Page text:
Sunday, July 12, 2009

#126: Twelve Games Under

---Number 17, Here We Come---

2009 Pirates at the All-Star Break: 38-50 (12 games under .500)

2008 Pirates at the All-Star Break: 44-50 (three games better)

2008 Pirates after 88 games: 41-47 (six games better)

In a season where upper management is telling and (in some ways) showing the fans that their focus is full-bore on rebuilding the team from the ground up, the Bucs have managed to only slip somewhere between three and six games off the pace from last year (depending on which measuring stick you use). Some think that's a good sign, but others have sense.

True, management has been doing things differently, but it is still doing those same things.

It's hard to blog about the Pirates, even when I find the time, because it almost always comes back to the same issue: owner Bob Nutting couldn't care less about having a winning team.

Instead of trading one major leaguer for one minor leaguer (maybe two, if fortunate) as was the case when Dave Littlefield (supposedly) had control of personnel movements, we see Neal Huntington making, for the most part, deals where the Pirates receive multiple players for one, perhaps two, major leaguers.

From what I have seen so far, the moves are not making the team stronger, on any level. At best, they are weakening one part of the team, while arguably bolstering another part. Breaking even.

Or, maybe, just about four-and-a-half games worse.

They went the safe route in the first round of the amateur draft again, following up their high-stakes drama involving third baseman Pedro Alvarez, with highly-signable catcher Tony Sanchez.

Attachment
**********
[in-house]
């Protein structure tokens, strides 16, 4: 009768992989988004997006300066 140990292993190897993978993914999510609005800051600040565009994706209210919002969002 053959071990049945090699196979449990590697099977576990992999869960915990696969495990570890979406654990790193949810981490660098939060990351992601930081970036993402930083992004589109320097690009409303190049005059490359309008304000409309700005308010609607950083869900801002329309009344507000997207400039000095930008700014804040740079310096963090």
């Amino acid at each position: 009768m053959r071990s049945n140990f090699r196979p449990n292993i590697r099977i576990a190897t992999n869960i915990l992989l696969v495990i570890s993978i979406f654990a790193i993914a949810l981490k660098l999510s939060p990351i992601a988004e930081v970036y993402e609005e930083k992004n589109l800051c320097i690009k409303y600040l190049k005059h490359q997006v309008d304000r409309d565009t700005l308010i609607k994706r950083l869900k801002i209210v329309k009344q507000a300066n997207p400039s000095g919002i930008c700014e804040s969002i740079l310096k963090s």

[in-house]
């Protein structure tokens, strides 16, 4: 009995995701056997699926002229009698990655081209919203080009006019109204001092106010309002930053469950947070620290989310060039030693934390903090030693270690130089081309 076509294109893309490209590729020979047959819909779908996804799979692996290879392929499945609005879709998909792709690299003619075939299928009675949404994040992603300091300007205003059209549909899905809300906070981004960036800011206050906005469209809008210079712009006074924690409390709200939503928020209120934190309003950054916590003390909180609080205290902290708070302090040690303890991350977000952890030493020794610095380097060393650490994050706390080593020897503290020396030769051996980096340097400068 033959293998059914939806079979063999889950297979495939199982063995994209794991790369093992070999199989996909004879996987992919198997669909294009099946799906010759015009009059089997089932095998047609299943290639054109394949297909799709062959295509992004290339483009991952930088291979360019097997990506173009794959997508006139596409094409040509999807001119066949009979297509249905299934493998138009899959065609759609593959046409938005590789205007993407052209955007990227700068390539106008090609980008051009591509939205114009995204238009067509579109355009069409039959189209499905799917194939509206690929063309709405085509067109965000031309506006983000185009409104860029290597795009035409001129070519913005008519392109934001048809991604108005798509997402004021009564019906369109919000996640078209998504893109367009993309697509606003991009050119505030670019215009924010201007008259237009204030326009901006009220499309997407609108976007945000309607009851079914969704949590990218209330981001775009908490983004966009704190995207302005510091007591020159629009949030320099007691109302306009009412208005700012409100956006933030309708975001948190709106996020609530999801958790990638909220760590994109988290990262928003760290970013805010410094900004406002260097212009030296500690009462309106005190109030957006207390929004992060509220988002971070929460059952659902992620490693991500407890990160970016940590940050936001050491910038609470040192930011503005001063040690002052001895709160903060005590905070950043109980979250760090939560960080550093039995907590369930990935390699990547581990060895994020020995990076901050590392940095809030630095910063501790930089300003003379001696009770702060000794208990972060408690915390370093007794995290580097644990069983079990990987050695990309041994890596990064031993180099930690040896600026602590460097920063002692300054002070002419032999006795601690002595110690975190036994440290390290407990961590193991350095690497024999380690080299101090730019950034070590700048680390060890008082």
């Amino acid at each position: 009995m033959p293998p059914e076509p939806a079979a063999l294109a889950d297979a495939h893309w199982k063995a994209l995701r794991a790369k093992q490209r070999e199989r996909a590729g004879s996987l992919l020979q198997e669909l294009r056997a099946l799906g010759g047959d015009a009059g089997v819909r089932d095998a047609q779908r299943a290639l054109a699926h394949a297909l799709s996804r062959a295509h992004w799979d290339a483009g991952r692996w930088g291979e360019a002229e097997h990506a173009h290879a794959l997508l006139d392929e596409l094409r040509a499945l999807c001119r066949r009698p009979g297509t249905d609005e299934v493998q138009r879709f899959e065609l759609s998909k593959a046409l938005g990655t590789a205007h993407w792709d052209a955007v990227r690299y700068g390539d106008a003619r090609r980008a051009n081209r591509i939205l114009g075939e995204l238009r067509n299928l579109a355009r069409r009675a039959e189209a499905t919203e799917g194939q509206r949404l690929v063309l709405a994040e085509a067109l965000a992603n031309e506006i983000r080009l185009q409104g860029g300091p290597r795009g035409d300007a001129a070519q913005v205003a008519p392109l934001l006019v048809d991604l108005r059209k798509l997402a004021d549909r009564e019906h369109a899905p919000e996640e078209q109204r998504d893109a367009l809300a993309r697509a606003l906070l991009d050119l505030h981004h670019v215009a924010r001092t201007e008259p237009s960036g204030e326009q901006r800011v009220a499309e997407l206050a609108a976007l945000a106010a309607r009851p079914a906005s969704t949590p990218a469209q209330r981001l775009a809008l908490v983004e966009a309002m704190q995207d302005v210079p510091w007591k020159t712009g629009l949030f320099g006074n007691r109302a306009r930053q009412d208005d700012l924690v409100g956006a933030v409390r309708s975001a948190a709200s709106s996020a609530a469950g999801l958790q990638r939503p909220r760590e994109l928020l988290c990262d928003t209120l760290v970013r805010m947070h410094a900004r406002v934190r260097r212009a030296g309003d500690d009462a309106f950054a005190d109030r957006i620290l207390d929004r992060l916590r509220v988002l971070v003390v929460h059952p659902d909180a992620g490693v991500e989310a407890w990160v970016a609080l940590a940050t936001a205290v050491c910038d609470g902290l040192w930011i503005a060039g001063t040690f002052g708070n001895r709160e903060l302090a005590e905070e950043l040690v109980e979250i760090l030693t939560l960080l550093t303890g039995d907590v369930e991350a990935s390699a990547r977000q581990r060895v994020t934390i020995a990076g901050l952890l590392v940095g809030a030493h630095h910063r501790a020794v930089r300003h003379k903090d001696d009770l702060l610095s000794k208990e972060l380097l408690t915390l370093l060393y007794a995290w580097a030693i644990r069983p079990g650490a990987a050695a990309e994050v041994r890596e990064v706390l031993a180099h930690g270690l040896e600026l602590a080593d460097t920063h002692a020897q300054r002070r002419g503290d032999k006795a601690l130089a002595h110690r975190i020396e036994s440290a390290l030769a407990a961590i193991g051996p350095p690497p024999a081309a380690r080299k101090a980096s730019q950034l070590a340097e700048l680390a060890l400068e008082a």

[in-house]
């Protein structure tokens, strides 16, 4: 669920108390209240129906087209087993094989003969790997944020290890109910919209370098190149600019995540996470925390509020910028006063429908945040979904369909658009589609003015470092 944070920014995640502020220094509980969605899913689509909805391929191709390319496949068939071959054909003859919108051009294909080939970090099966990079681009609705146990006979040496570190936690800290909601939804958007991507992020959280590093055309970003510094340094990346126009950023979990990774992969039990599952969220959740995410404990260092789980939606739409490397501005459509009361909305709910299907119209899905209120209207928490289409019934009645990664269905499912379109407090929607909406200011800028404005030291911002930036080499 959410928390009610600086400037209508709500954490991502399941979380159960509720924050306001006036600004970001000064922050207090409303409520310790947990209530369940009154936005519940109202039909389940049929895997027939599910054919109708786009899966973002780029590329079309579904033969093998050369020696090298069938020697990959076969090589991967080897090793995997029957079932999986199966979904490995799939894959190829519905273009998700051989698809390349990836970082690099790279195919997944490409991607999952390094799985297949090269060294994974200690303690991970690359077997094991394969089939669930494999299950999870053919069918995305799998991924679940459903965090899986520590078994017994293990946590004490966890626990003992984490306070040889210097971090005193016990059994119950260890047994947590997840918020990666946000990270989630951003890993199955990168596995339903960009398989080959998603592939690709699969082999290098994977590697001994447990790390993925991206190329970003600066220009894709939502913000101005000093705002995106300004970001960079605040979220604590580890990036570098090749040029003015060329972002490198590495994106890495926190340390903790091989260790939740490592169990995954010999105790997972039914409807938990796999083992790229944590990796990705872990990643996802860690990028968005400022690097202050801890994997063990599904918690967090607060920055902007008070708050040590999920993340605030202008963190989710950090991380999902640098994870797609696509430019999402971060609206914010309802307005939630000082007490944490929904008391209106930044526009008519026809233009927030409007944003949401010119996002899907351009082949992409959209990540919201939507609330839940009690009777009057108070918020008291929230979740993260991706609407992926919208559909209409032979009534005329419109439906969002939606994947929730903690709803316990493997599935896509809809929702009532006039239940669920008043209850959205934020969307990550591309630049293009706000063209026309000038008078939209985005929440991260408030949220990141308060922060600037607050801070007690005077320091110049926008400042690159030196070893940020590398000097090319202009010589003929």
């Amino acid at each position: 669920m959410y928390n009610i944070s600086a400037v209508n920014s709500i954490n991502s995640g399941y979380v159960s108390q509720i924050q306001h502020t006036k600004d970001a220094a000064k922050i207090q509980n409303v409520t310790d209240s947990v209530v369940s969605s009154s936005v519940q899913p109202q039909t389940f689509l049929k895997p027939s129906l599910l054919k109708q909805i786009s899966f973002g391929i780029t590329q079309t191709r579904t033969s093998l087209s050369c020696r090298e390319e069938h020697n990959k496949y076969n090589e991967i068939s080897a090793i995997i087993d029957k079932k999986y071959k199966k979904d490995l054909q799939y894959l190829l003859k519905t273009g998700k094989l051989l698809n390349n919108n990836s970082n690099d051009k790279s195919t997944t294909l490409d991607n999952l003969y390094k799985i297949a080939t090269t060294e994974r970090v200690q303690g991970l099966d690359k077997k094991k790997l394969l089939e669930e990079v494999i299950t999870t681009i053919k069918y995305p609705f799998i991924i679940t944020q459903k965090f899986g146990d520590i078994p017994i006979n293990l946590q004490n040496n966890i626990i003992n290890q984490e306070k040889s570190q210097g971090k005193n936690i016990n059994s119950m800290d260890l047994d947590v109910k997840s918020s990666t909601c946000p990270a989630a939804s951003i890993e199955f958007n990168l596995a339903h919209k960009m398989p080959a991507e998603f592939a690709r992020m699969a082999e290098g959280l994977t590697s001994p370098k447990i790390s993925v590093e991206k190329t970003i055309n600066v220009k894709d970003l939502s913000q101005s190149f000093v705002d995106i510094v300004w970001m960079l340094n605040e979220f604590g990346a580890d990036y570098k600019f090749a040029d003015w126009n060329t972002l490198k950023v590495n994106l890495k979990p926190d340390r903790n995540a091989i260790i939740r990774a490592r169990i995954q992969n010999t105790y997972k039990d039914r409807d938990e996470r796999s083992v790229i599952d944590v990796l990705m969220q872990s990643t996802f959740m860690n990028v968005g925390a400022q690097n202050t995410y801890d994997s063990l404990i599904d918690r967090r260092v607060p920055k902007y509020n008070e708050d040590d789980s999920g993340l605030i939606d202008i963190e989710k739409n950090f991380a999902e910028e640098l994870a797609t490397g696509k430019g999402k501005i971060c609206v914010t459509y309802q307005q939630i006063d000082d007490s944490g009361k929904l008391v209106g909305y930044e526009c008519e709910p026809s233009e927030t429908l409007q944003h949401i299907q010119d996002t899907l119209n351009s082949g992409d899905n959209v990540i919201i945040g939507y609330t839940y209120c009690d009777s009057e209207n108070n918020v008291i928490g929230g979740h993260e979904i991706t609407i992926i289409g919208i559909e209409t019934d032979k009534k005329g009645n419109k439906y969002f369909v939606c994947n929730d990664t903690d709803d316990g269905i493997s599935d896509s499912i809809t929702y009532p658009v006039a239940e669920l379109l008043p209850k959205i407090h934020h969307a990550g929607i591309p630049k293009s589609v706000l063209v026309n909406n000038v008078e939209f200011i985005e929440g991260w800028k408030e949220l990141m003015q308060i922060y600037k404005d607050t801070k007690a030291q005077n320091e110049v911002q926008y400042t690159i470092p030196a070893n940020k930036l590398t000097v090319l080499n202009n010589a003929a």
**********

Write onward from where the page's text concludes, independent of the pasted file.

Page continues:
There are rumors that the Pirates are looking at signing teen Dominican phenom Miguel Angel Sano with the money they saved on Sanchez's deal, but there are teams who won't let Pittsburgh outbid them for a potential superstar.

I have every confidence that this new "five year rebuilding plan" (keep track now: we're halfway through Year Two) will fail to produce a contender.

If things were truly being done to better the team on a regular basis, the Law of Averages should have at least come into play at least once since 1992 where the Pirates managed to squeak out an 83-79 season, even if they didn't qualify for the playoffs. But empty promises and mismanagement (intentional or otherwise) have ensured the Pittsburgh Pirates would not find favor with that Law.

The only new trick Nutting could pull out of his sleeve at that point would be to sign free agents who are approaching or in their prime. But that takes money. Nutting doesn't spend money. Except when he absolutely has to, like the $10 million on pitcher Matt Morris, which I theorized some time back was a result of luxury tax-paying teams complaining to Commissioner Bud Selig that Pittsburgh wasn't spending the money they were receiving.

The franchise virtually has no power bats (with Garrett Jones being a question mark at this time) and the pitching it has received in return for said power is not enough to compensate for its absence.


Which will happen first? ...

A) The Pirates will have a .500 or better season

B) The Pirates will deal or otherwise release Andrew McCutchen

C) Bob Nutting will sell the team


My money's on (B) right now.

Brian Giles was supposed to be a core player at one time. Then they traded him for Oliver Perez and Jason Bay, the latter of whom was later said to be a core player. Then McClouth rises to All-Star status and is touted as a core player before he was sent to the Braves.

Trading or otherwise releasing Andrew McCutchen, who has been heralded since he was drafted as a legitimate 5-tool player, would (or at least should) be the final affront to Pirates fans.

Pirate fans: You've done enough for this owner. It's his turn to do something for you. Stay away from PNC. Don't buy Pirate merchandise (most of it's not made in America, anyway). Watch the games at home or listen on radio.

This should be abundantly clear at a time when the Steel City has a defending Superbowl champion, a defending Stanley Cup champion, and a baseball team that is 32 losses away (out of 74 remaining games) from setting the all-time streak for consecutive losing seasons in North American sports history.

In the same calendar year.

Don't go to the games.